One of the first groupings of superheroes was New York’s Guardian Angels, a beret wearing, T-shirt clad antidote to the city’s mugging problem. Others invented names and popped up in other crime-infested hot spots. This vigilantism is not new in the U.S. The Ku Klux Klan, with their white hoods, was a grotesque early incarnation. Nowak pegs it to the American Wild West where “regulators” patrolled the region and meted out plains justice.
In the 1960s, the Black Panthers formed in Oakland, CA, to protect African Americans from police brutality. The Lavender Panthers did the same for the gay community of San Francisco. “Americans have historically sympathized with vigilantes,” Nowak says.
New Zealand, Australia, the United Kingdom, Mexico, Japan, and several Latin American countries have their own versions of real-life superheroes. So does Canada, and Nowak devotes a chapter to explaining the differences between Canada’s version and those in the U.S. Canadians “don’t have military backgrounds and don’t usually wear functional armour,” Nowak says. “They don’t sport F*ck ISIS badges, nor are they even likely to curse in public.”
Nowak provides a full history of the original comic book heroes of the 1930s and 1940s and traces the roots of the social justice motivations that superheroes derive from the comics. For example, Marvel Comics legend Stan Lee and many others were Jewish and depicted comic book superheroes fighting back against geopolitical bullies. Many superheroes, notes Nowak, “never would have existed were it not for widespread anti-Semitism in Europe and especially in the United States in the thirties.”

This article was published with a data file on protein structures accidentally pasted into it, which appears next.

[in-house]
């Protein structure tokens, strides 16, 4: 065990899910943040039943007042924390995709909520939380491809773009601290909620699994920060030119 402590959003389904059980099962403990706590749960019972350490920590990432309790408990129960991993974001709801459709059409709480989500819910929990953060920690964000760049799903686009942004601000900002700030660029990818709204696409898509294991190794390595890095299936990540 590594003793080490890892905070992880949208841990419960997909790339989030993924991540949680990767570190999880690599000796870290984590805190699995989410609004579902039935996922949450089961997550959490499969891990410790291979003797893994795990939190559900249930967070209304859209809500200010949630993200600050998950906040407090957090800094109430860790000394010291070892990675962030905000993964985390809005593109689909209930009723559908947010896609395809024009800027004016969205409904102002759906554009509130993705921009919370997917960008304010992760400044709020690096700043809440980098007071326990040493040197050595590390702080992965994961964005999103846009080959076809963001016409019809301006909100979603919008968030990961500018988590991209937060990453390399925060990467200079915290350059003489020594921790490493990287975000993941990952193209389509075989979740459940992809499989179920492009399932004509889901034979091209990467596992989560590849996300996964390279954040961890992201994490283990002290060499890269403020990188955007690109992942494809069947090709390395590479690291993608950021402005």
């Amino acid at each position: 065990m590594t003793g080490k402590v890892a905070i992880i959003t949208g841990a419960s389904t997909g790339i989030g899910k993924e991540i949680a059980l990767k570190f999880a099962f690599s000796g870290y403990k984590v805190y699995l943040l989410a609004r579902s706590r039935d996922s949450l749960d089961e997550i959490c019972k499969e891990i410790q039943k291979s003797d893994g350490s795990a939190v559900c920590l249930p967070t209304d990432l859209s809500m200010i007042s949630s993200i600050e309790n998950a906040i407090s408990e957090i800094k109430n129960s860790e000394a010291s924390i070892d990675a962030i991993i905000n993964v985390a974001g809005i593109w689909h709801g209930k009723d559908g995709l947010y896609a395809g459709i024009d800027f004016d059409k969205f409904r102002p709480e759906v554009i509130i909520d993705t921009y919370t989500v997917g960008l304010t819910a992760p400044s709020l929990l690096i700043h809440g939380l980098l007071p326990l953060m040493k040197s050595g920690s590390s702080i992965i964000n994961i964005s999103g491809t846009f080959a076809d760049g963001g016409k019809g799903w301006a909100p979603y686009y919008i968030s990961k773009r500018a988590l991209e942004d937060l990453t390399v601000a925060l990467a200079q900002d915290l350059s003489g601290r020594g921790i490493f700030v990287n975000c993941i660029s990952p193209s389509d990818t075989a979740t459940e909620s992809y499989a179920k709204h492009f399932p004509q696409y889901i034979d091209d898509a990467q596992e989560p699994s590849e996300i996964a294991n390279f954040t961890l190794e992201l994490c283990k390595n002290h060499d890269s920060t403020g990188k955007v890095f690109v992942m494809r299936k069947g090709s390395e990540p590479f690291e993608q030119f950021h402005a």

Psychologists and other expert observers add a sociological or psychological aspect to the book and there is plenty to analyze. “Many real-life superheroes take up their capes as a form of personal therapy.”
Nowak says the goal of superheroes is to have “good triumphing over evil.” Of course, the reverse is always possible as we witnessed on January 6, 2021, when a lot of oddly dressed people wearing masks stormed the U.S. Capitol, resulting in six deaths. And the insurrection might just be starting. There are almost 1,000 hate groups in the U.S. whose members can be incited to don costumes and do public harm.
Nowak acknowledges that things can backfire, but his sympathies are clear: “Superheroes remind us of the good that were capable of.” The problem is that such altruistic ambitions can lead to disastrous real-life results, as he documents.
I admit to reading the book with scepticism. Imagine, coming out of Wonder Woman 84 or the next Batman film to find a masked superhero neutralizing a lawbreaker in your town. But as Nowak has shown, if you do encounter a real-life superhero, he or she is more likely to be handing a pair of socks or some food to a street person. That’s pretty heroic in my book.
Ron Verzuh is a writer, historian and documentary filmmaker. Editor’s note: Ron Verzuh has recently reviewed books by David Laurence Jones, Gary Steeves, Ian Haysom, John O’Brian, Scott Stephen, Christine Hayvice, Keith Powell, Norm Boucher, and Ron Shearer for The Ormsby Review.